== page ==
"You know, if I could get someone who was very serious about resolving this, and who had some authority, to sit down with me, I think we could work out a Headwaters solution in half a day," said Hurwitz.
Hurwitz warned, however, that a deal needs to be struck soon. He said he believes a Republican majority in Congress, and its zeal for private property rights, creates a better political climate for Pacific Lumber's efforts to either be fairly compensated for Headwaters, or be allowed to log the swath of old trees tucked in the coastal ridges east of Fortuna.
"I want to tell you that this is America, and that this land is zoned for timber cutting," said Hurwitz defiantly.
"We are going to move forward. Somebody is going to pay us fair market value, or we're going to cut it. And we're not embarrassed to say that," he said. A federal court recently has put on hold company plans to remove dead or dying trees from Headwaters pending trial of the latest in a series of lawsuits filed by the grass-roots group Environmental Protection Information Center in Garberville.
Departing from his usual stance of no interviews, Hurwitz spoke for nearly an hour by phone from a Puerto Rico resort being developed by his Houston-based Maxxam Inc. The conglomerate also owns Kaiser Aluminum, and substantial real estate holdings nationwide. The conference call interview included Pacific Lumber President John Campbell, who was a P-L executive before the Hurwitz takeover.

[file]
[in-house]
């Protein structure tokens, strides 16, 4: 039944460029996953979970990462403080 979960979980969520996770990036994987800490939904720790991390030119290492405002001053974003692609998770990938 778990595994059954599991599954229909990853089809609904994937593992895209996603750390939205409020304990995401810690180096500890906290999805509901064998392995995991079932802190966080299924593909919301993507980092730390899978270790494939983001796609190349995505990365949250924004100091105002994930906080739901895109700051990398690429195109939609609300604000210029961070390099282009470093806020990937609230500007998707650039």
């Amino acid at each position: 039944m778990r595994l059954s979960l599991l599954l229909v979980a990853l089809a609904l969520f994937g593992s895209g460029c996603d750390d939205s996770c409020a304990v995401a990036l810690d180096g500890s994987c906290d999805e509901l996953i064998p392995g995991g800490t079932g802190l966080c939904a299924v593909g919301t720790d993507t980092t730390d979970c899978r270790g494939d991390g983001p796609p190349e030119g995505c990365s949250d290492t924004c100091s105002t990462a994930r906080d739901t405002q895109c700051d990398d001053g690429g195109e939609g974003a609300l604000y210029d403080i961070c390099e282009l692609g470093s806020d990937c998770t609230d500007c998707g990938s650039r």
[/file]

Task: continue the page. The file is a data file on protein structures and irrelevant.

Hurwitz talked freely about controversies that erupted after Pacific Lumber's old board of directors capitulated 10 years ago, and voted to sell the aristocrat of West Coast timber companies to Maxxam. It became the timber deal of the century because Pacific Lumber's under-valued assets were probably worth closer to $2 billion, according to estimates in some shareholder lawsuits filed in the aftermath of the Hurwitz takeover.
At the time of Hurwitz's takeover, Pacific Lumber was touted by the Sierra Club and Save the Redwoods League for its responsible logging practices. Generations of Humboldt County residents have worked for Pacific Lumber and lived in Scotia, the West's last real mill town. Until the takeover, they were comforted by a paternalistic management that gave them a lifestyle once characterized as "Life in the Peace Zone."
Pacific Lumber's buyout by an outsider was a stunning development for hundreds of workers and their families, and a region that depends on the company for its economic well-being. The takeover ignited a decade of environmental activism in the streets and in the courts, and reshaped the face of North Coast politics. Logging controversies have played a role in almost every major election since the takeover.
In the beginning, Hurwitz was largely unknown. At the time, he was a small-time investor with alleged ties to convicted Wall Street wheeler-dealers Michael Milken and Ivan Boesky, and a failed Texas savings and loan that cost taxpayers $1.6 billion. Today his personal portfolio is worth an estimated $180 million.